JUANITO PASCUAL NEW FLAMENCO TRIO Dancer/actress Auxi Fernández honed her flamenco chops performing in the tablaos of Madrid and Barcelona before collaborating with the likes of Chick Corea. This weekend, Fernández and singer Alfonso Cid join with Pascual’s popular trio in an evening of traditional and contemporary flamenco to celebrate the trio’s new CD release. Feb. 15, 8 p.m. $21-$36 ($125 VIP tickets include pre-concert reception). Sanders Theatre, Cambridge. 617-496-2222,



SUARA WELITOFF: SOMETIMES TIME TREMBLES In her videos and photographs, Welitoff experiments with found footage, old imagery, and new content, editing and blending to create works that seem to slow or alter time, and to find new meaning in interstices. Through March 15. Barbara Krakow Gallery, 10 Newbury St. 617-262-4490,

JESSICA CALDERWOOD: FLORAL FICTIONS The life cycle of a flower may be shorter than ours, but like us, it blooms and declines. This enamel artist draws comic parallels in jewelry and sculpture by blending human with botanical features. Through April 19. Society of Arts and Crafts, 175 Newbury St. 617-266-1810,


BRINK V1 In the first of a series of exhibits spotlighting emerging artists in the region, curator Lexi Lee Sullivan brings together photographers who use their cameras to explore travel, movement, and transience. Through April 13. Mills Gallery, Boston Center for the Arts, 551 Tremont St. 617-426-5000.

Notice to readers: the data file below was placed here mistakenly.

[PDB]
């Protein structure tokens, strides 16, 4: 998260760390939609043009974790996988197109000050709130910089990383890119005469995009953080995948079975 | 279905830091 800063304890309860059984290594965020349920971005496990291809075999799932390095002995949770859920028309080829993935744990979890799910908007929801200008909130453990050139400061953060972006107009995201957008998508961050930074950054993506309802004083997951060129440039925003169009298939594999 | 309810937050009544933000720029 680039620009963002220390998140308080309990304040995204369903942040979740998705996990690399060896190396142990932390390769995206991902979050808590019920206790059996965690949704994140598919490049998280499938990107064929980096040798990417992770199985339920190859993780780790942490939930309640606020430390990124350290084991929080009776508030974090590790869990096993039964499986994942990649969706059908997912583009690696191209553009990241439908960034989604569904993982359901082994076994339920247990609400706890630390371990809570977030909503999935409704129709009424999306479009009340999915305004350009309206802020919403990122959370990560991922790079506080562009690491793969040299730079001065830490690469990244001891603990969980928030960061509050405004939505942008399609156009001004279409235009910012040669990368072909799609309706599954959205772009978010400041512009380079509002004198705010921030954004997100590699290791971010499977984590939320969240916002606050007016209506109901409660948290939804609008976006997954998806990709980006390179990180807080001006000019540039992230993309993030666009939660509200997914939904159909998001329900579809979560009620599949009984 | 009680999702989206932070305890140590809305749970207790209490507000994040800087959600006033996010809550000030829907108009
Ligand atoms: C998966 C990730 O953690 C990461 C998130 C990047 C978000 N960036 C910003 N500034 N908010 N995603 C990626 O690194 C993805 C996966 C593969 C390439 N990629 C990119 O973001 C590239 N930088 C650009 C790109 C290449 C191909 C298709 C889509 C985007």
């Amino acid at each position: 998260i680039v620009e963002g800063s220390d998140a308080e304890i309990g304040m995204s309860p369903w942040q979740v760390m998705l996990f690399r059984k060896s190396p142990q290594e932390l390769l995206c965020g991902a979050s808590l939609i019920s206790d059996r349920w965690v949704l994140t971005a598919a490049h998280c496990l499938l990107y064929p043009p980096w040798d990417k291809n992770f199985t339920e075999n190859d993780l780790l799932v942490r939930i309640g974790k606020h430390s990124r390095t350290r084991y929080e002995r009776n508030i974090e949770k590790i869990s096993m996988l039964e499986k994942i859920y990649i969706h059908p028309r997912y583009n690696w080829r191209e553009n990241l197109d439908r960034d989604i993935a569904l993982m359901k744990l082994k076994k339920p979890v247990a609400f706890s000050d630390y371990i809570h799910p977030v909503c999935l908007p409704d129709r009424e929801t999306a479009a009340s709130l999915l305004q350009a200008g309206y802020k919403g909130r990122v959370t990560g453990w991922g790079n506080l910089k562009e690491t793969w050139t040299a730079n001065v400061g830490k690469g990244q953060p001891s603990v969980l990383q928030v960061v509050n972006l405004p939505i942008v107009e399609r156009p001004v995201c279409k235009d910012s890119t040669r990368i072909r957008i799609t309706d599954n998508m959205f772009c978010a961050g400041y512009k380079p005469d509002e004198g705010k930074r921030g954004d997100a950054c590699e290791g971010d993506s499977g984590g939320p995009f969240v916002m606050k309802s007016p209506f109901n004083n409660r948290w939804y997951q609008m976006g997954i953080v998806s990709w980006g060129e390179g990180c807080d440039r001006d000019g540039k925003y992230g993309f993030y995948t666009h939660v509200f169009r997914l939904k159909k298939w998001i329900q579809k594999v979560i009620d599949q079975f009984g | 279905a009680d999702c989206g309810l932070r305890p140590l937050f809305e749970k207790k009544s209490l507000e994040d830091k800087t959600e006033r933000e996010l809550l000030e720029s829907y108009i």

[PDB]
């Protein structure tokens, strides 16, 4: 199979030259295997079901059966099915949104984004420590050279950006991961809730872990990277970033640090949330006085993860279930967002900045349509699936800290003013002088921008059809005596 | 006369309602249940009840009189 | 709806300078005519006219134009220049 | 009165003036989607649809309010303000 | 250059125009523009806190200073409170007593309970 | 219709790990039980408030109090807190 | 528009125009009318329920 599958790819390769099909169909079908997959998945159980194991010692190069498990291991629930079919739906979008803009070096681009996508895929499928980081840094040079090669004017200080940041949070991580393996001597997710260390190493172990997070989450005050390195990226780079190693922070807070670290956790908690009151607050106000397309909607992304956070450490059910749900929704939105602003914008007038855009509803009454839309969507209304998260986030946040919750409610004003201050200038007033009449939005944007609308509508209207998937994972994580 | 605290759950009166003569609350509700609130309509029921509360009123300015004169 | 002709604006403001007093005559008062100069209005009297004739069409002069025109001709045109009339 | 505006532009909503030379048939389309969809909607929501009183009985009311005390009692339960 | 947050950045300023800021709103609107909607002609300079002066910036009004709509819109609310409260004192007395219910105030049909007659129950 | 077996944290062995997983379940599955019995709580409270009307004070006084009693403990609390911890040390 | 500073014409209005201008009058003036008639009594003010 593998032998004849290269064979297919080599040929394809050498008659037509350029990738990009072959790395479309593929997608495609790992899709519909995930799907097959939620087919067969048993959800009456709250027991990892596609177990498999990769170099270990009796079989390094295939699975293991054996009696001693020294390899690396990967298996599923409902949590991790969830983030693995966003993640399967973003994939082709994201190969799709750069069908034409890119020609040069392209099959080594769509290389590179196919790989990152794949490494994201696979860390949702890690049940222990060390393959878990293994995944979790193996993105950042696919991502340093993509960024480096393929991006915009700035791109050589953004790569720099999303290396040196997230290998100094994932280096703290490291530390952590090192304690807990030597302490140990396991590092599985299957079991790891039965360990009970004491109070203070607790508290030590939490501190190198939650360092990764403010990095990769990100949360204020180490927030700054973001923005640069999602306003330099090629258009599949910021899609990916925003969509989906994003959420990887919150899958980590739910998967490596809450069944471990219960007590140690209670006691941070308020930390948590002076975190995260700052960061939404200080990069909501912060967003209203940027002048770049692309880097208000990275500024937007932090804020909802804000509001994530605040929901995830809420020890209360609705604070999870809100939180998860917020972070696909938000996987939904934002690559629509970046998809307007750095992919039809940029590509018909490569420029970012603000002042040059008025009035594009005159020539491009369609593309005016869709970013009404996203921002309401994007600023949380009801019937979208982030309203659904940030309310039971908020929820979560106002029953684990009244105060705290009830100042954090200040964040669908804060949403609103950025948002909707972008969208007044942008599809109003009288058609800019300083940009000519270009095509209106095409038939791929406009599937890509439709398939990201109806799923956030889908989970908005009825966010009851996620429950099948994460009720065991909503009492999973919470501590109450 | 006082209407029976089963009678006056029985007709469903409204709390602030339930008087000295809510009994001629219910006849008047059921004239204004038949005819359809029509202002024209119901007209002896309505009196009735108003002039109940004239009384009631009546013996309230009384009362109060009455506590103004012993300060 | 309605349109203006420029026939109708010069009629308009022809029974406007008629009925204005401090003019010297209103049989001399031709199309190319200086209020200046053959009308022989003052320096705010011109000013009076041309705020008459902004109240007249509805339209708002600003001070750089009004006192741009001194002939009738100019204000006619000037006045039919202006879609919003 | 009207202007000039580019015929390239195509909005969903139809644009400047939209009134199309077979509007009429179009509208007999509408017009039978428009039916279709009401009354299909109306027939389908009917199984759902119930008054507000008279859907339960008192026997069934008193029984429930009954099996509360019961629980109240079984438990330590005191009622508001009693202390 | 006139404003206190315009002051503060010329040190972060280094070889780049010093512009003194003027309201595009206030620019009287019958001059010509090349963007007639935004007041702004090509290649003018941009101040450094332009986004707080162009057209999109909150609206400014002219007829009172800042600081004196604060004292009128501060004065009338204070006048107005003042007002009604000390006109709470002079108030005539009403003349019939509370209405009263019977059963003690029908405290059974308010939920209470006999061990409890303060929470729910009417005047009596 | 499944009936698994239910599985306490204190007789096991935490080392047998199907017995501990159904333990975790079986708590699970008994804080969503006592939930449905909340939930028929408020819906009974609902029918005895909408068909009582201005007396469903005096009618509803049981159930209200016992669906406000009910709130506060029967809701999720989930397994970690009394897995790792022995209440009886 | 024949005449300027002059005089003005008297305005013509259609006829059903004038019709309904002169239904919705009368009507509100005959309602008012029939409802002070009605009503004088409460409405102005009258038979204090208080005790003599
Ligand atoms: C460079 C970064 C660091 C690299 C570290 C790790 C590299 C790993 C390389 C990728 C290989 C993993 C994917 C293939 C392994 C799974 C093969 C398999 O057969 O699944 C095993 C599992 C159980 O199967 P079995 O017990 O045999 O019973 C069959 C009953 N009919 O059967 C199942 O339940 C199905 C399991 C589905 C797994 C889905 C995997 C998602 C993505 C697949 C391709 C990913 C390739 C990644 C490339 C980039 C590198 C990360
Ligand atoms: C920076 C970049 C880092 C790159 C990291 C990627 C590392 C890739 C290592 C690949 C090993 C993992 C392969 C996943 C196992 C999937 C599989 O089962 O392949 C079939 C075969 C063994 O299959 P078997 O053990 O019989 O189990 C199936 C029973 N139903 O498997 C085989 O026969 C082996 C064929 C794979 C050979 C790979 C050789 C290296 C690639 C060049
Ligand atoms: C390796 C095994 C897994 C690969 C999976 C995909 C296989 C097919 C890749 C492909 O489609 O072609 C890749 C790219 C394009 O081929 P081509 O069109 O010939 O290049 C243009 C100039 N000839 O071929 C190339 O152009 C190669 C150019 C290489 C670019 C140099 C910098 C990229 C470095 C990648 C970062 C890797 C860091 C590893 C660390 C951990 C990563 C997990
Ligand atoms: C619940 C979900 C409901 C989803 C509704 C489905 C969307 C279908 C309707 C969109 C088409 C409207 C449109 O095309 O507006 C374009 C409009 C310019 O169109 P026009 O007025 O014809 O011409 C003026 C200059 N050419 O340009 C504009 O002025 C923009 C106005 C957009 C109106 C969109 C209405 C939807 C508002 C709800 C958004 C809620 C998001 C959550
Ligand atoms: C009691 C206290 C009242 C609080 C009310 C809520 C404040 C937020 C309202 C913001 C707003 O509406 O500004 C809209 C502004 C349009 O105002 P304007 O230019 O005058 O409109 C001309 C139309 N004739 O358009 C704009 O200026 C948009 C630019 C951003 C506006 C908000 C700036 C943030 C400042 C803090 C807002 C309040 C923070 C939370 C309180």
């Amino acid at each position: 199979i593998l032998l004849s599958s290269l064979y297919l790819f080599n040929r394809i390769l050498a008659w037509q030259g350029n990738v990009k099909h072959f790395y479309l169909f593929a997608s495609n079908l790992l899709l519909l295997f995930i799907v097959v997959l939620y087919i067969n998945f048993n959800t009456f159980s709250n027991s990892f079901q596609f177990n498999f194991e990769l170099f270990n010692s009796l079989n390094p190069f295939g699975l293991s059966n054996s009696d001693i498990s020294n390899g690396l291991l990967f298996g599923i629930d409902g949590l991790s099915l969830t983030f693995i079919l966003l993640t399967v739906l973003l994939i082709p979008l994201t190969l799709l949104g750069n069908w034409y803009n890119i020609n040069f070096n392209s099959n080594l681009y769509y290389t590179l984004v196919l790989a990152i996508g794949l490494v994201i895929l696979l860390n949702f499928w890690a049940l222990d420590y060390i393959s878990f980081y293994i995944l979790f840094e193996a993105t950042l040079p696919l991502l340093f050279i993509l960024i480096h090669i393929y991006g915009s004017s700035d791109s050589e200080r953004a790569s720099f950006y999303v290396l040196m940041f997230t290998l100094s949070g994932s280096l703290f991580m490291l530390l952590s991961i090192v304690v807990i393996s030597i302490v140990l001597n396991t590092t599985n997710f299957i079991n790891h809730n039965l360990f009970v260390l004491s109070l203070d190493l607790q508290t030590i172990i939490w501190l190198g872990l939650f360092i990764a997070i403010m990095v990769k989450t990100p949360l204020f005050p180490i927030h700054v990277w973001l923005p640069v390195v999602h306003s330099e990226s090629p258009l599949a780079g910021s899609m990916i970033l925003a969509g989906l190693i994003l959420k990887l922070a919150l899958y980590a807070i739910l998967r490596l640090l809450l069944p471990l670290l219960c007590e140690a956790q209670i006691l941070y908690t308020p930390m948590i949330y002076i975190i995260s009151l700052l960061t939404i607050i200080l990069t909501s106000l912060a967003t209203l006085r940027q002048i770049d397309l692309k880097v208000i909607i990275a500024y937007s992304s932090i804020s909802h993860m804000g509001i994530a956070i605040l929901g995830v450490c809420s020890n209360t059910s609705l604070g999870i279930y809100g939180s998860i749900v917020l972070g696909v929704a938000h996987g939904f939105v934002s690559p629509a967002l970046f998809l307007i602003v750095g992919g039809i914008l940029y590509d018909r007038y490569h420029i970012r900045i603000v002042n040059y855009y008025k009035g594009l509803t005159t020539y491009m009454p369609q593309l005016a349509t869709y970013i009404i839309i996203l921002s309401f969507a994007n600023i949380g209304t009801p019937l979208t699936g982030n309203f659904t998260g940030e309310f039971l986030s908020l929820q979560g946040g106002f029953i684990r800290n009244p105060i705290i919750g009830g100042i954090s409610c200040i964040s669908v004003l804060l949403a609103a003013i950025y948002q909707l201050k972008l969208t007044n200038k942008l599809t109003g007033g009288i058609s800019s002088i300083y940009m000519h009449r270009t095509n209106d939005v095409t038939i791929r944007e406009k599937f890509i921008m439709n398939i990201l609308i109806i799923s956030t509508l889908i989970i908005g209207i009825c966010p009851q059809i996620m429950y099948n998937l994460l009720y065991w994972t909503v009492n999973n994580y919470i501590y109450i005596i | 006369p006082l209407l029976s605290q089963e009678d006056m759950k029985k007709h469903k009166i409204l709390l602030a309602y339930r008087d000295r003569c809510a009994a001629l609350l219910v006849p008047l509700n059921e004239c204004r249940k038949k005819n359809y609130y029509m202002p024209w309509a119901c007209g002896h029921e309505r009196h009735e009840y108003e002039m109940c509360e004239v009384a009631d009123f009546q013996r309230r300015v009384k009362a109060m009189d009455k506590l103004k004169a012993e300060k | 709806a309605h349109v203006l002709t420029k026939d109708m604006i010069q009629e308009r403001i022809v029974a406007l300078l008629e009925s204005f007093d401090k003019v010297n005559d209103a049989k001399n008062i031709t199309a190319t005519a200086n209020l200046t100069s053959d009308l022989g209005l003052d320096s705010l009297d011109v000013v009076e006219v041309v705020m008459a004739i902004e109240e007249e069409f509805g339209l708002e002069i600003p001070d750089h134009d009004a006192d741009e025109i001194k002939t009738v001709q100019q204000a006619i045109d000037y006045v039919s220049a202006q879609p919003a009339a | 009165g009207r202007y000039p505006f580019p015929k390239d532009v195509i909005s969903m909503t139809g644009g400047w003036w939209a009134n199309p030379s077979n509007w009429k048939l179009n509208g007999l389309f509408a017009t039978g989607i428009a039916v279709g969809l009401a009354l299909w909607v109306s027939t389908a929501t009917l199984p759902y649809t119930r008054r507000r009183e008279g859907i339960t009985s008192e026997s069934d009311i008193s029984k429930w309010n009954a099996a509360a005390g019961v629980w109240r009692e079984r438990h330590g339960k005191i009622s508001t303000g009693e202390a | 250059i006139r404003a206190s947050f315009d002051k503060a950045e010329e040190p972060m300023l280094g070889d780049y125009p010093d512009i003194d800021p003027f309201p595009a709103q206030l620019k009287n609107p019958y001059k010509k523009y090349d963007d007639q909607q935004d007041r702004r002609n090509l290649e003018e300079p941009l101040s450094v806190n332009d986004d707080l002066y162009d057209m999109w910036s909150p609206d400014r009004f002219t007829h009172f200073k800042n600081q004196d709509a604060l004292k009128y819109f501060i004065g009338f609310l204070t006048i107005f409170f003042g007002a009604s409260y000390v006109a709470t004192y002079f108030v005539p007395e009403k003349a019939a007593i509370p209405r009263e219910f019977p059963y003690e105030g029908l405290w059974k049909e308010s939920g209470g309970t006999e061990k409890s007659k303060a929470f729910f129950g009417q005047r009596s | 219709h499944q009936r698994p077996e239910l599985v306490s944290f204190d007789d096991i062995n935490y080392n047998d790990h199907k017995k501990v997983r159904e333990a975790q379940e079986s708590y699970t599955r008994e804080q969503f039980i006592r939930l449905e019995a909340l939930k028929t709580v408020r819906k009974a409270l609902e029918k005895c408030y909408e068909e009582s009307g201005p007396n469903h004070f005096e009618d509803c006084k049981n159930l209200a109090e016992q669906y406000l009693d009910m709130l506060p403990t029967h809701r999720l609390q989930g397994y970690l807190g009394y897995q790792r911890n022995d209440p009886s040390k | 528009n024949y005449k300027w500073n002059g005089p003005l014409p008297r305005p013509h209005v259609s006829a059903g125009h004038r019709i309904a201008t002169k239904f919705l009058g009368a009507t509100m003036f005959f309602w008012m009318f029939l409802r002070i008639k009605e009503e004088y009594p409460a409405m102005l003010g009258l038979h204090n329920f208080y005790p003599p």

BARBAROUS COASTS This new photography gallery’s inaugural exhibition visits rugged shores, with veteran cameraman Neal Rantoul’s images of Iceland’s cliffs, and newcomer David Mattox’s photos of the salmon net fishing camp he runs in Alaska. Through March 22. 555 Gallery, 555 East 2nd St., South Boston. 857-496-7234,



AN AMERICAN IN LONDON: WHISTLER AND THE THAMES Printings, paintings, and drawings from a key period in Whistler’s career, as he focused on subjects in Battersea and on the Thames, in London. Through April 13. Addison Gallery of American Art, Andover. 978-749-4015,

WILLIAM KENTRIDGE: THE REFUSAL OF TIME A 30-minute, five-channel video installation by the South African artist, providing a meditation on the pressure of time and the attempt — both political and existential — to escape it. A collaboration with Philip Miller, Catherine Meyburgh, and Peter Galison. Complemented by a selection of Kentridge’s works on paper. Through May 4. Institute of Contemporary Art. 617-478-3100,

YOU ARE HERE An intriguing group show of contemporary artists interested in finding analogues and equivalents for the human body, often touching on childhood memory. Includes work by Rona Pondick, Inigo Manglano-Ovalle, Gillian Wearing, Jim Lambie, and Charles LeDray. Through Aug. 31. Worcester Art Museum, Worcester. 508-799-4406,

JOHN BISBEE: NEW BLOOMS Large scale, floral-inspired sculptures made from twisted and welded nails by Bisbee, a sculptor-in-residence at Bowdoin College in Maine. Through May 26. Shelburne Museum, Shelburne, Vt. 802-985-3346,